We stayed at the Gantkofel Hotel, Andriano, 12km from the event start in Süd Bolzano. I quickly got used to four course meals in the evening, and some time in the pool was most welcome.
The hotel was very accommodating of bikes, and the staff really went out of their way to help us enjoy our stay. They were even able to lay some breakfast for us each morning, despite our 4:45am starts some days.
South Tirol itself is very bike friendly, with huge wide bike paths between most of the villages in the area, all with amazing views of the mountainous surrounding area, and fast flowing rivers.
Bolzano itself is a busy and vibrant city, with great buildings, architecture and shopping.
The riding was really hard going. Hills and heat we are not used to in the UK, temperatures exceeding 38 degrees on some days. Drinking 4-6 bottles each day with lots of electrolyte replacement.
The road surface offers a nice change from what we encounter on a day to day basis at home. Most of the roads were well paved, with some abrasion on the mountain roads, which you would expect with the occasional extreme weather.
One thing I found useful was to keep a small cut out copy of the stage with me in my phone wallet case, to see when the feed stops were coming, and to help me judge my effort on the long climbs. There were signs for 3, 2 and 1 km left on the very hard slopes to mark the end of the timed sections, which was helpful.
Reflecting on the event, whats next?
I was lucky to not have any mechanical problems throughout the event, not even a puncture. Just an aching and painful body, which is now fully recovered after 3-4 days rest. It really was worth all the pain and sacrifice.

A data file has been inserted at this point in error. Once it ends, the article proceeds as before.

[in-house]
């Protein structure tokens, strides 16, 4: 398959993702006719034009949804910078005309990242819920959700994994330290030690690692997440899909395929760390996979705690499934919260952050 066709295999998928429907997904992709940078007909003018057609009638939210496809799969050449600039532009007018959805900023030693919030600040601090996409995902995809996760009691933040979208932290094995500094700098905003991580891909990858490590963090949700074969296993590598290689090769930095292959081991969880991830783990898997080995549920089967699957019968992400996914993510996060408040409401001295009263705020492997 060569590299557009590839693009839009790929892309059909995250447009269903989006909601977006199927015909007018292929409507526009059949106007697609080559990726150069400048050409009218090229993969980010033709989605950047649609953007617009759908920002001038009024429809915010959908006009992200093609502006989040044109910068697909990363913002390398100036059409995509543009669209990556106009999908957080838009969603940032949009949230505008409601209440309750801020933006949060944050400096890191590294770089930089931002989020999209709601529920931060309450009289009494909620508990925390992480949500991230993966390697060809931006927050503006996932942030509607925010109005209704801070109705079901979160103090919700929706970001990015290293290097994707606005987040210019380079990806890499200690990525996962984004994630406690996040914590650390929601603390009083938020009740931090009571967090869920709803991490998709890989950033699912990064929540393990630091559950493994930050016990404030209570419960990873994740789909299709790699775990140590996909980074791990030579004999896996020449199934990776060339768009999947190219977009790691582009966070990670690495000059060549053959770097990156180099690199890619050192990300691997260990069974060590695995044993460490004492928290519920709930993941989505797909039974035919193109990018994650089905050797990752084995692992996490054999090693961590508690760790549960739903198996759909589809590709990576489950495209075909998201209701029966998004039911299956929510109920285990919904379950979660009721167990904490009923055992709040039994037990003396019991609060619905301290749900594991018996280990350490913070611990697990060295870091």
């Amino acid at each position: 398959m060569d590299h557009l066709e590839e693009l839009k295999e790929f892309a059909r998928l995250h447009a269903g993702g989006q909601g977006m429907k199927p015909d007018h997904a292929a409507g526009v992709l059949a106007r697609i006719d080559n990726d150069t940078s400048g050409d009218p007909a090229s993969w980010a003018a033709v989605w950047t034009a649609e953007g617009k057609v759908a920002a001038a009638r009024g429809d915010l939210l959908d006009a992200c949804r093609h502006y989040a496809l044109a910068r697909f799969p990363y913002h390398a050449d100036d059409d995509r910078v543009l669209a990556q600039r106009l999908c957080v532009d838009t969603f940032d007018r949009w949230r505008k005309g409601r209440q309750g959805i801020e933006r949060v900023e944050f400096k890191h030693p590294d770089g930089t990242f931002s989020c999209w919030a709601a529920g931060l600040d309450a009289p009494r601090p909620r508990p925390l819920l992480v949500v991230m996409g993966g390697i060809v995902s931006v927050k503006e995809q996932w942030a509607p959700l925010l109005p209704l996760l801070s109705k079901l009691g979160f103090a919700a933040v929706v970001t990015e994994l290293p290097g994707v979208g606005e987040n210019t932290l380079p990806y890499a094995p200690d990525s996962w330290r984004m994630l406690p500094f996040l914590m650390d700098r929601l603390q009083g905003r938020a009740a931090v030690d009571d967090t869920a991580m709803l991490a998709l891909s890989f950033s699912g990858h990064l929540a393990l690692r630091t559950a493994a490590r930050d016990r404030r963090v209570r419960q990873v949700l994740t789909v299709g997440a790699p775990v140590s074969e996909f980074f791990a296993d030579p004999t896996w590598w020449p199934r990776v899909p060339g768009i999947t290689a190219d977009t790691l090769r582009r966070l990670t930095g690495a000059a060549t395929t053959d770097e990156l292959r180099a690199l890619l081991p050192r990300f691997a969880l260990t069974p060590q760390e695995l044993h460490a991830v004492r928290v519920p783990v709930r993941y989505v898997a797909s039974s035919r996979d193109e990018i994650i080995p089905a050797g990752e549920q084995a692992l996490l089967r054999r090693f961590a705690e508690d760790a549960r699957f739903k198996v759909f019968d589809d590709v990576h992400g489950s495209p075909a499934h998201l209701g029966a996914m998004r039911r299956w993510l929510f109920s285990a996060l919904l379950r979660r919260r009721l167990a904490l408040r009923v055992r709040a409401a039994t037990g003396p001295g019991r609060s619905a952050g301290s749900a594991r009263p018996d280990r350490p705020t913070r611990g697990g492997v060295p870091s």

We met some great people, and made friends across the cycling community. A really great experience, and one I would highly recommend for anyone who wants to take their cycling to the next level. Be competitive with yourself or others, and enjoy the scenery. It’s a chance to experience a riding climate like no other, and climbs that really are beautifully painful.
To mark your achievement you are given a printout of your times on a Giro Delle Dolomiti event branded piece of paper, with all the route profile maps. I think this will be up on my wall soon. There is also the chance to purchase your event photographs, which are taken throughout the event. Capturing your high and low moments from each stage.
Whats next? Maybe a final few races to round out the season, and then its planning what to do next year. More UK criterium racing? More single day events? More multi stage events abroad?
I’m planning to structure my season more intelligently next year, with 1 small goal or target each month to keep me on track. On track to improving and enjoying my riding. That will be hard to beat after such a great initial year racing. The cherry on top is really this great week in South Tirol racing with friends.